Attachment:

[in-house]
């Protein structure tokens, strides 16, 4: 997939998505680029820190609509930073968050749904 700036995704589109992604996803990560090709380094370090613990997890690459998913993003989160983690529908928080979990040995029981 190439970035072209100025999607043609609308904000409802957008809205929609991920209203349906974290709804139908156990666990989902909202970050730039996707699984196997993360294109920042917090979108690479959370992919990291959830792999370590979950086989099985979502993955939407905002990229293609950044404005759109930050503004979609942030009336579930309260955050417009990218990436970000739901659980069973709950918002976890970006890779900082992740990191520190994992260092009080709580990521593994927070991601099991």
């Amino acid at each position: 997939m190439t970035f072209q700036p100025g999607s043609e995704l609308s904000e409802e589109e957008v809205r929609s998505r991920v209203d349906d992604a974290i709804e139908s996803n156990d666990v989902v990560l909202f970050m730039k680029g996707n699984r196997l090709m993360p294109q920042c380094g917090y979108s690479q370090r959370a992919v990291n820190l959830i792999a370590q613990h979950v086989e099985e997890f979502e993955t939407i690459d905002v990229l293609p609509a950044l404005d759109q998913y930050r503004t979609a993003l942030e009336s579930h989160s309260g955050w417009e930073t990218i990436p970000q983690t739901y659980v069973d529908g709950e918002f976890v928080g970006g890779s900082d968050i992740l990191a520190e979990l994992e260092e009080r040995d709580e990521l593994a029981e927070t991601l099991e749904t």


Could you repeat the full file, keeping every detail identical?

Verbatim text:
[in-house]
């Protein structure tokens, strides 16, 4: 997939998505680029820190609509930073968050749904 700036995704589109992604996803990560090709380094370090613990997890690459998913993003989160983690529908928080979990040995029981 190439970035072209100025999607043609609308904000409802957008809205929609991920209203349906974290709804139908156990666990989902909202970050730039996707699984196997993360294109920042917090979108690479959370992919990291959830792999370590979950086989099985979502993955939407905002990229293609950044404005759109930050503004979609942030009336579930309260955050417009990218990436970000739901659980069973709950918002976890970006890779900082992740990191520190994992260092009080709580990521593994927070991601099991």
């Amino acid at each position: 997939m190439t970035f072209q700036p100025g999607s043609e995704l609308s904000e409802e589109e957008v809205r929609s998505r991920v209203d349906d992604a974290i709804e139908s996803n156990d666990v989902v990560l909202f970050m730039k680029g996707n699984r196997l090709m993360p294109q920042c380094g917090y979108s690479q370090r959370a992919v990291n820190l959830i792999a370590q613990h979950v086989e099985e997890f979502e993955t939407i690459d905002v990229l293609p609509a950044l404005d759109q998913y930050r503004t979609a993003l942030e009336s579930h989160s309260g955050w417009e930073t990218i990436p970000q983690t739901y659980v069973d529908g709950e918002f976890v928080g970006g890779s900082d968050i992740l990191a520190e979990l994992e260092e009080r040995d709580e990521l593994a029981e927070t991601l099991e749904t």